StormPilot and the Race to the Future of Slash

Fandom has a long-standing racial bias when it comes to slash ships. | © lvnl | © lvnl

“StormPilot” – the wildly popular new slash ship from the new Star Wars: Force Awakens film – has taken both fandom and the mainstream media by storm. Articles abound in mainstream press outlets about the pairing, discussing with all seriousness its genuine popularity and the possibility of its canonization. While pieces like this historically were often a not so subtle dig at the strange, exotic customs of those subcultural oddities – the fangirls and boys and people of the world – press coverage for StormPilot (aka Finn x Poe) has been surprisingly respectful and earnest, treating the possibility as a serious proposition, and utterly consonant with the franchise canon so far. In other words, counter to much of history, it is not just being talked about as a means to take cheap shots at fandom or fangirls, nor as a way to set up a “joke” about their “bromance.”

Current AO3 stats confirm it is by far and away the most popular ship attached to the Star Wars revival, showing present numbers double to the next popular ship (Kylo/Rey). I cannot go a day on Tumblr without seeing several new pieces of fanart for the pairing, many easily garnering several thousand notes in the space of days or even hours. The number of blogs devoted specifically to the ship is considerable and growing. I’ve followed every one Tumblr has recommended, which is more than 30, and every day new ones pop up in my recommendation. (I have not by-passed one yet)

In some ways, it makes sense. Slash is an entrenched 40 year fandom tradition, and the StormPilot ship has a lot to recommend it. Although our heroes share relatively little screen time in Force Awakens, all things considered, their interactions onscreen bespeak an almost instant connection and a devout loyalty forged in the heat of battle. Poe gives Finn his name, a derivation from his assigned Stormtrooper identification: FN2187. Finn seems quite distraught by the seemingly loss of Poe when they initially crash on Jakku, retrieving his jacket and keeping it in apparent memorandum. Later it becomes Finn’s permanent possession when Poe reemerges and refuses to take it back. “It suits you,” he says, with the now infamous and widely GIF’ed lip-bite that arguably launched the ship into the stratosphere.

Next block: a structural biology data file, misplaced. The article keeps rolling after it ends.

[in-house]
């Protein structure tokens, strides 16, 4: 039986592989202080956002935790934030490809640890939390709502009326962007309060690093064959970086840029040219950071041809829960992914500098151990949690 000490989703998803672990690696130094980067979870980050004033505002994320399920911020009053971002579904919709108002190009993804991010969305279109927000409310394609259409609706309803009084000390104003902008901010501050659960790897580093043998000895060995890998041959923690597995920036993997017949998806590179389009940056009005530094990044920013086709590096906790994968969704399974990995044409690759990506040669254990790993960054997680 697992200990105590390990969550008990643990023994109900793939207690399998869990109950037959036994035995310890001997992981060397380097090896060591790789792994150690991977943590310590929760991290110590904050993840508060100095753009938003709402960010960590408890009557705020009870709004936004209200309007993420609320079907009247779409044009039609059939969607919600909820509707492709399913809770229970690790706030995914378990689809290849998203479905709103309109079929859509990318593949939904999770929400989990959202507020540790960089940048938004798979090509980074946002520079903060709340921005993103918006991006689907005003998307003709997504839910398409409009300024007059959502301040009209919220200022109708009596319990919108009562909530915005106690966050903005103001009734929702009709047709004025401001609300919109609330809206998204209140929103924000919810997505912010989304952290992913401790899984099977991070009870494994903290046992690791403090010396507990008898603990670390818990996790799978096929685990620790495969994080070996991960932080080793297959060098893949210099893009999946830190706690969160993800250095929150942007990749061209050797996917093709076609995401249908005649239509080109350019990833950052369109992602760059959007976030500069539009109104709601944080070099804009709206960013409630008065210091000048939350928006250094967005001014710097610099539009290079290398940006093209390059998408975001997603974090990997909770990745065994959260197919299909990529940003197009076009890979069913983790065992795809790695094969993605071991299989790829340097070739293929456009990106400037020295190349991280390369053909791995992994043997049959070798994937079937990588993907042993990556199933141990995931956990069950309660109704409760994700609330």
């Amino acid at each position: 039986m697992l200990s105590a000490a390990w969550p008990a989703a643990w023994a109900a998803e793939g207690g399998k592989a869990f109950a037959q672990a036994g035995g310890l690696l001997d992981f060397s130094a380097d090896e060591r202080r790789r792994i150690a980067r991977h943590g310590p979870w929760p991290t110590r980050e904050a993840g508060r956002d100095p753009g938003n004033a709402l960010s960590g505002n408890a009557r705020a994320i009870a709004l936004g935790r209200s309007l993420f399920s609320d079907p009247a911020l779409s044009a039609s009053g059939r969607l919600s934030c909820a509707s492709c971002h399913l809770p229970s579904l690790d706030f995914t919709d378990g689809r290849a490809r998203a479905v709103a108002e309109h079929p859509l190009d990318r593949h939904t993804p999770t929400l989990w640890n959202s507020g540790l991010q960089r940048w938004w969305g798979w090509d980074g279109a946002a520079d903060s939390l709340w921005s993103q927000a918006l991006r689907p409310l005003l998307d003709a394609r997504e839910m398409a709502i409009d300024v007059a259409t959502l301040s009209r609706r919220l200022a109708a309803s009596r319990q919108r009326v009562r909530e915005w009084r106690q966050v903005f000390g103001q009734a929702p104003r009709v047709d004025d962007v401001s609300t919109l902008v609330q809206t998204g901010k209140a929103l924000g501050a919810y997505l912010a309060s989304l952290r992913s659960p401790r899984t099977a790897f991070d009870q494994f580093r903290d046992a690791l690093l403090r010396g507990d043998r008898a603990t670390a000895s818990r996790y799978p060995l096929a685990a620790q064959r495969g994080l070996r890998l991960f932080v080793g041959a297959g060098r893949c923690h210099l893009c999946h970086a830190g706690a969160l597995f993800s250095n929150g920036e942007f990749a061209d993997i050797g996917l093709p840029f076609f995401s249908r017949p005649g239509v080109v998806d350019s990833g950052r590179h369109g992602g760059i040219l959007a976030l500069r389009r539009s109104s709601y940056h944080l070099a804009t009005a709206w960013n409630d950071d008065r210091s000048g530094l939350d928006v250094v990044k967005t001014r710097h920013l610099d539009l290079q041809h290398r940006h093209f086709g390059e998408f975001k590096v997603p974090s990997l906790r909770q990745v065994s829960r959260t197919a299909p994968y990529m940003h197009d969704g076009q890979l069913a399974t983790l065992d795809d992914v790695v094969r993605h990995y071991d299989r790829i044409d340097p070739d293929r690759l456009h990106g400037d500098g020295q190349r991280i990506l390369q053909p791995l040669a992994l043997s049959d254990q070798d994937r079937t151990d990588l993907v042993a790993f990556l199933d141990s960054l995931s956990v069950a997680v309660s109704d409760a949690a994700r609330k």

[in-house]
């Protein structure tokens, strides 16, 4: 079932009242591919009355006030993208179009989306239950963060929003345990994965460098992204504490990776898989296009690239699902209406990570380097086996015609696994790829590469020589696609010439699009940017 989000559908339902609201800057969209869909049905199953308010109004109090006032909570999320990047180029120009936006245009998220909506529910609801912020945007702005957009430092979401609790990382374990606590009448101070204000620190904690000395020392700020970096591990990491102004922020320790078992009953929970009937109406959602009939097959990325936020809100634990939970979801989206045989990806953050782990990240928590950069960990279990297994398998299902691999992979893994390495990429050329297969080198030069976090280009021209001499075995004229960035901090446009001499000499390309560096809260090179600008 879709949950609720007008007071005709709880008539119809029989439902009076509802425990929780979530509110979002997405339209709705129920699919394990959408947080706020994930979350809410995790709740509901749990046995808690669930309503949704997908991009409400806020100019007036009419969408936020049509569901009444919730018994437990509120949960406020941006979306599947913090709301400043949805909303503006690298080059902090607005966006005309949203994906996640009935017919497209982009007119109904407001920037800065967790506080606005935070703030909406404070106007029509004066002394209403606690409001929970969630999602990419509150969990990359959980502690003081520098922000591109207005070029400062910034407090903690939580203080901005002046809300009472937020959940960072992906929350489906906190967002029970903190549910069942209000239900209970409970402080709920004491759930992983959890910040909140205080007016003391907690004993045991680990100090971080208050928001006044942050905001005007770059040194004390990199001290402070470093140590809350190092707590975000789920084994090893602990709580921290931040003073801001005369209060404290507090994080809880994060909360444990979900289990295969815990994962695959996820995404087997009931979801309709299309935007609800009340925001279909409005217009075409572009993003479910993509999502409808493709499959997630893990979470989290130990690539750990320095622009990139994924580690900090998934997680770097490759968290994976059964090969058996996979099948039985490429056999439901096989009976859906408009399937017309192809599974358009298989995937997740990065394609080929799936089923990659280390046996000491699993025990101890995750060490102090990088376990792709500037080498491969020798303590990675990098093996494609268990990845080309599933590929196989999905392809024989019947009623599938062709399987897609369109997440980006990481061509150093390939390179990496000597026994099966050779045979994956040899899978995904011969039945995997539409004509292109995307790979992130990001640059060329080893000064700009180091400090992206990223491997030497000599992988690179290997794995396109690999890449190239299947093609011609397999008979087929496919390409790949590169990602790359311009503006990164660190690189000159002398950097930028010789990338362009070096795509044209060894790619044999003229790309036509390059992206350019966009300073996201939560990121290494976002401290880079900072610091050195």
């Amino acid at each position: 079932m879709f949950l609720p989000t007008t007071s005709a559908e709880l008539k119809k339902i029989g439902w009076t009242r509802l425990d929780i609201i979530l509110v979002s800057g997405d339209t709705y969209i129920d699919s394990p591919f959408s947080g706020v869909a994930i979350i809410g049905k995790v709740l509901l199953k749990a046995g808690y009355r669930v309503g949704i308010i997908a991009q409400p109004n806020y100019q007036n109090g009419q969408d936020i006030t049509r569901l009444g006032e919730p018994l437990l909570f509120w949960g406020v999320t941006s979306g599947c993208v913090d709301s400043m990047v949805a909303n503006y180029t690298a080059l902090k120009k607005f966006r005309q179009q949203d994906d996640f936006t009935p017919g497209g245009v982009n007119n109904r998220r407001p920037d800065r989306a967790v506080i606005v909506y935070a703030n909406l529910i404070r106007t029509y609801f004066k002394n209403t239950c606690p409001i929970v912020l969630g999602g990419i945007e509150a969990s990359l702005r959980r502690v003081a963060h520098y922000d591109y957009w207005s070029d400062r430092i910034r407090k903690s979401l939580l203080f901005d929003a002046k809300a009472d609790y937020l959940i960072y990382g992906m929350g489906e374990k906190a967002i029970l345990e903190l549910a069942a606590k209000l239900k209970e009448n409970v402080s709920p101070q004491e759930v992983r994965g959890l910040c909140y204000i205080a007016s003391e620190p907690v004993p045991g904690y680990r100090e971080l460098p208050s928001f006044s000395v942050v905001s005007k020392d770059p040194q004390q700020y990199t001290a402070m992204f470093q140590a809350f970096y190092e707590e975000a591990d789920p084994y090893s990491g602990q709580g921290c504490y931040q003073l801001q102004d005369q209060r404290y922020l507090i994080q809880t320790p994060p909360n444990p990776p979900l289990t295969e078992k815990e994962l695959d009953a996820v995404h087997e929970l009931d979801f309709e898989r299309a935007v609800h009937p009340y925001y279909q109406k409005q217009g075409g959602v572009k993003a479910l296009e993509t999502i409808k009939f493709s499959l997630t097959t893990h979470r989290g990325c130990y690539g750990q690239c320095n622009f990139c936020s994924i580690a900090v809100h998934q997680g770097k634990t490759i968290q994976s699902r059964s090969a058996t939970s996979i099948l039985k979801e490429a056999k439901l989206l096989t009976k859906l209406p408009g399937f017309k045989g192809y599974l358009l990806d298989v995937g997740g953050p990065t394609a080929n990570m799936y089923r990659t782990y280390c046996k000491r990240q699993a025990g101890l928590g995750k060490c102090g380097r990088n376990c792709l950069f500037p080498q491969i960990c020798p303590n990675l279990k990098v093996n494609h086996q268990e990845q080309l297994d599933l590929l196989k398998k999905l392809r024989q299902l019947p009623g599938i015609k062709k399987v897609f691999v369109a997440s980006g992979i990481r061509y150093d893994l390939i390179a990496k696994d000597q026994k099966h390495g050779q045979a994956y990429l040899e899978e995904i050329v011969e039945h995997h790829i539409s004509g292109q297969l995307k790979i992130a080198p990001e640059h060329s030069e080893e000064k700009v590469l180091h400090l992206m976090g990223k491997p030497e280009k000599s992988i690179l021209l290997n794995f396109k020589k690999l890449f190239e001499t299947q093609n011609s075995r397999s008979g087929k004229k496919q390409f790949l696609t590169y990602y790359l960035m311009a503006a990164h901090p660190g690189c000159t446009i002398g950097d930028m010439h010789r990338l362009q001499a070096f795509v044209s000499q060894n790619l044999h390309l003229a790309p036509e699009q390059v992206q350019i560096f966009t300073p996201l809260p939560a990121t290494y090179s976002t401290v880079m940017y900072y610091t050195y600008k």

Poe Lip Bite

In many ways, their slash ship seems obvious, its popularity a natural outgrowth of the character’s scripted dynamic, actors John Boyega and Oscar Isaac’s chemistry, and the sheer inertia of fandom as a broader cultural force. However, despite all of this, the ship’s popularity is also immensely surprising, and arguably a historic step forward for fandom as a whole, because amazingly, neither character is white. While outsiders to fandom might not consider this fact particularly important or noteworthy, veteran fans will no doubt recognize what a tremendous leap forward it actually is.

It is not exactly a secret that fandom has a blatant and long-standing racial bias when it comes to slash ships, particularly M/M ones. In 2003, Livejournal/Dreamwidth user Jlh coined what has become tantamount to an ancient fandom proverb: “Slash is the sound of white men fucking.” Fandoms reaching back across the decades have consistently and devoutly refused to ship men of color. This bias can be documented across a huge array of different franchises and has basically never wavered, even in the face of obvious slash possibilities like Han/Lando from Star Wars, Jordi/Data from Star Trek: Next Generation, J.D./Turk from Scrubs, Dean/Seamus from Harry Potter, Shawn/Gus from Psych, Ryan/Esposito from Castle, Troy/Abed from Community, Nick/Hank from Grimm, Steve/Sam from Captain America, Tony/Rhodey from Iron Man, Fitz/Mack from Agents of S.H.I.E.L.D, Oliver/Diggle from Arrow, Barry/Cisco from The Flash, Scott/basically any of the dudes on Teen Wolf.